But here’s the thing, Comcrap IS giving you access to the Internet, right? Once you can get on the Internet, you don’t need their television cable to watch whatever you choose to watch. You can stream virtually anything through the Internet directly into your television and never have to sign up for Comcrap Television.

      I have a Roku box at home. with it, I can stream hundreds of channels including Netflix, Amazon, Hulu, Vudu, USTV, and news channels from all over the world, I also have a Boxee Box which allows me to go directly to hundreds of different television networks all over the US and the world and stream whatever I want in real time or on demand. I can also stream movies that are still in the theaters — all with a Comcrap Internet connection. I make all of my phone calls over the Internet using Google Voice which is tied into my cell phone when I am not at home. Very little of what I do is controlled, filtered or restricted by using my Comcrap connection. I am in no way restricted to watching or reading only Xfinity-approved material. In most cases, I can get television series on my TV faster than Comcrap will send them to me.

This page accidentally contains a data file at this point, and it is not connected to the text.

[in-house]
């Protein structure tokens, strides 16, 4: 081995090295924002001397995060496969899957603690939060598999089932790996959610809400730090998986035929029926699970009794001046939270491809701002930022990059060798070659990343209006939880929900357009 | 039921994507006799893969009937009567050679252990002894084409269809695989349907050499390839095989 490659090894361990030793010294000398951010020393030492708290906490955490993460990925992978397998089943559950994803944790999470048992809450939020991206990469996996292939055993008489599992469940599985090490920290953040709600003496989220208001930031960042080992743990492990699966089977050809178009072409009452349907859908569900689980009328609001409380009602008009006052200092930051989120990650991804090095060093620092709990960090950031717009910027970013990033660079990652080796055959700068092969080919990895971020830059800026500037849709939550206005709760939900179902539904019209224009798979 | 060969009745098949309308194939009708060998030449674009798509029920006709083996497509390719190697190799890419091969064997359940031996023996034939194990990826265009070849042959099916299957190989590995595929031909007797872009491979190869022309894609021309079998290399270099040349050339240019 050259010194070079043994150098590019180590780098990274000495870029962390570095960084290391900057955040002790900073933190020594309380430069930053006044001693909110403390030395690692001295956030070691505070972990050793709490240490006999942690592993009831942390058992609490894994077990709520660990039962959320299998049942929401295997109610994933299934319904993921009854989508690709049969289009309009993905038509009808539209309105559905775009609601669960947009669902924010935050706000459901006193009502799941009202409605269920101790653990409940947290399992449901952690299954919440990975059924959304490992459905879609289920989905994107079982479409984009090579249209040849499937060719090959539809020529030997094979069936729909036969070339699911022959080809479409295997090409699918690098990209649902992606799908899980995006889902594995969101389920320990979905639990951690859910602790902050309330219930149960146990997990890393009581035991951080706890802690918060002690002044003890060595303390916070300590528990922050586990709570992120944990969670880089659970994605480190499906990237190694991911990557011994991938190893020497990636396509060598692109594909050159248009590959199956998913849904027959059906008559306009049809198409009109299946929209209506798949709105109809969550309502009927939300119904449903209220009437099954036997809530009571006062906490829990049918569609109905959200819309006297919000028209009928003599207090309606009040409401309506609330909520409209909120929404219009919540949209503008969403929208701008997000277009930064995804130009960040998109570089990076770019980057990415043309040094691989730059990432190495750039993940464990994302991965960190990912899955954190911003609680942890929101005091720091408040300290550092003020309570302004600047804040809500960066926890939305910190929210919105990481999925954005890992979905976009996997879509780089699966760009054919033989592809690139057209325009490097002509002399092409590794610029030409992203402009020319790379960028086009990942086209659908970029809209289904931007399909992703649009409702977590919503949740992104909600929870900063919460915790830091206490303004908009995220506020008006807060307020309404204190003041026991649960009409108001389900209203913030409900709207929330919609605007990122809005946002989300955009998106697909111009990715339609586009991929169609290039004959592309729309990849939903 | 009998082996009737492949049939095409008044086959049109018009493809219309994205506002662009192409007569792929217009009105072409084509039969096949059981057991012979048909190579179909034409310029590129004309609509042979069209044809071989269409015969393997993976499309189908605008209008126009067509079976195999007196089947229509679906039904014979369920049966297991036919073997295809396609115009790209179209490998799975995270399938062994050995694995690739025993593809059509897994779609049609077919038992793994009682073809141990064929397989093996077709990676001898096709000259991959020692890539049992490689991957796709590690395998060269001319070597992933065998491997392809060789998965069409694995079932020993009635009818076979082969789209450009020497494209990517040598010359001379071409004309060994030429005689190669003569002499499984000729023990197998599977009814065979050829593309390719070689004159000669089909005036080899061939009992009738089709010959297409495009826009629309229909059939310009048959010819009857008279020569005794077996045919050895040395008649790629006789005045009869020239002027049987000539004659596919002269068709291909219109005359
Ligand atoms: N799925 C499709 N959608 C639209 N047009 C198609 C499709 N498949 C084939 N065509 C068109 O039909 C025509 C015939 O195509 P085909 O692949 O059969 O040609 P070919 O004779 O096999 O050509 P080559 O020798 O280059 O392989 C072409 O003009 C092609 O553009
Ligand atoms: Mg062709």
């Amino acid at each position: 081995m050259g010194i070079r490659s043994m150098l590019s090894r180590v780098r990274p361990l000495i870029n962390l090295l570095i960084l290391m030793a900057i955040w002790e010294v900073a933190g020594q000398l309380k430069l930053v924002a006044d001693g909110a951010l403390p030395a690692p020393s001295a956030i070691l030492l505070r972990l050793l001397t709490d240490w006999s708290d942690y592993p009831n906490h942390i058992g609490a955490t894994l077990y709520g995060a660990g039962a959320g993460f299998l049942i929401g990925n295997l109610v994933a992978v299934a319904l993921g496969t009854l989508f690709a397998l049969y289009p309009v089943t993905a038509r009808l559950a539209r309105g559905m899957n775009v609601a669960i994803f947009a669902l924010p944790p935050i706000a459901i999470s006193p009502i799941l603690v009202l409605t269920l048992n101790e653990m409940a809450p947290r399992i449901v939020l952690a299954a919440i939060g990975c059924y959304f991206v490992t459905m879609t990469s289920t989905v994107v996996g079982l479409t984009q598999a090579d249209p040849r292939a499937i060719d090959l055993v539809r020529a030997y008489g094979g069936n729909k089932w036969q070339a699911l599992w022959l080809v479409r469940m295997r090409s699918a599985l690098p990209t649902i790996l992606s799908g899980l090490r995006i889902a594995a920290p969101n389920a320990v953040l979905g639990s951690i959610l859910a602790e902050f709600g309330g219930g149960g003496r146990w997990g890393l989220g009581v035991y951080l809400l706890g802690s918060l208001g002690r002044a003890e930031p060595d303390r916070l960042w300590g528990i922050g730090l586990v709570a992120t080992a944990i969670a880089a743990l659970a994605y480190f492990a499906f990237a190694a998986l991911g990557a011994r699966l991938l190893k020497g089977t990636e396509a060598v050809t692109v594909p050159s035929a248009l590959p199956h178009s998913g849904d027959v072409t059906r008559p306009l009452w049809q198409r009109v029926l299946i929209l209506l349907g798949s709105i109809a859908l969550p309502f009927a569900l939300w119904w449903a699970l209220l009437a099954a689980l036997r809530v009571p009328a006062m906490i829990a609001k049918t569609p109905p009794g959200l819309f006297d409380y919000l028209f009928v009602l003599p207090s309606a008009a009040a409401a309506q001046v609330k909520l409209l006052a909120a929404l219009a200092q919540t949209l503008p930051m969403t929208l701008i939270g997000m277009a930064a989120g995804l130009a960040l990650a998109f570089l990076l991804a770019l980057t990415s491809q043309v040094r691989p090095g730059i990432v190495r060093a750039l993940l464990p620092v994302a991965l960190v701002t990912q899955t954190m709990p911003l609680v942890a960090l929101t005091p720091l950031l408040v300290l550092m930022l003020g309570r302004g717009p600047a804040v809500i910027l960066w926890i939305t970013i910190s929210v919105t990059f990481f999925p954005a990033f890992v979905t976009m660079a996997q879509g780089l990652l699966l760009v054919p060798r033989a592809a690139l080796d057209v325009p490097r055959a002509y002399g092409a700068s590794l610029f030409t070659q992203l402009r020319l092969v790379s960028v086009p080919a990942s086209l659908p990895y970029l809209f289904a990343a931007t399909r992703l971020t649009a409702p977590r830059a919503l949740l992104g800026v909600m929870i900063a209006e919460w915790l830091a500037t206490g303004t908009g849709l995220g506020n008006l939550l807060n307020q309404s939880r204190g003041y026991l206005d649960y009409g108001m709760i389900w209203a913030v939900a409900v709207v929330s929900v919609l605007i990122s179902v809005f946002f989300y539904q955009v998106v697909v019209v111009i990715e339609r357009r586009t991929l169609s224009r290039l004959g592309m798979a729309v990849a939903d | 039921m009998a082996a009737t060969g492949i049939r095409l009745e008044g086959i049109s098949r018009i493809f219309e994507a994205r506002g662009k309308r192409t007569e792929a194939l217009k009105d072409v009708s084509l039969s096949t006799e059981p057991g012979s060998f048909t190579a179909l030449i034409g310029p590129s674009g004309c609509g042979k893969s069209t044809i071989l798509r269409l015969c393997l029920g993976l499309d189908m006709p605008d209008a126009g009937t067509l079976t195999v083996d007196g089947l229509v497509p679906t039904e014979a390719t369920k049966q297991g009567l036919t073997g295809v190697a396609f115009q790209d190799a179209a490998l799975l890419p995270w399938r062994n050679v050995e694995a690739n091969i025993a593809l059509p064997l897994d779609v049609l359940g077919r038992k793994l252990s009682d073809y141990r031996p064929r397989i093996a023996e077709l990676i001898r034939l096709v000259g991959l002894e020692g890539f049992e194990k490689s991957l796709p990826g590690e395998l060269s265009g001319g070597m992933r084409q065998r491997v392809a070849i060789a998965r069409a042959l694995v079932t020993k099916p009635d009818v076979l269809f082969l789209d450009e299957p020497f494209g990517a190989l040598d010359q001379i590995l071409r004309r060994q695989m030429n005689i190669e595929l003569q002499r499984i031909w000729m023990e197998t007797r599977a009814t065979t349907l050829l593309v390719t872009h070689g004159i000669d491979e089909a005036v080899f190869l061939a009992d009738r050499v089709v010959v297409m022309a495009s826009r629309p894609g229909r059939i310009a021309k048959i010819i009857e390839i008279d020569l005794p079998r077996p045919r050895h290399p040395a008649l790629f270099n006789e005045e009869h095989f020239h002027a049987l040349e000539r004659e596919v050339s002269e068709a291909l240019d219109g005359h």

So other than the fact that I happen to use Comcrap for my Internet access, my paying the bill is about the only time I really have to deal with Comcrap.


      1. Don’t have time to reply right now, but Deej – why in the world did this thing throw your comment into the spam filter? It’s not like you haven’t commented before!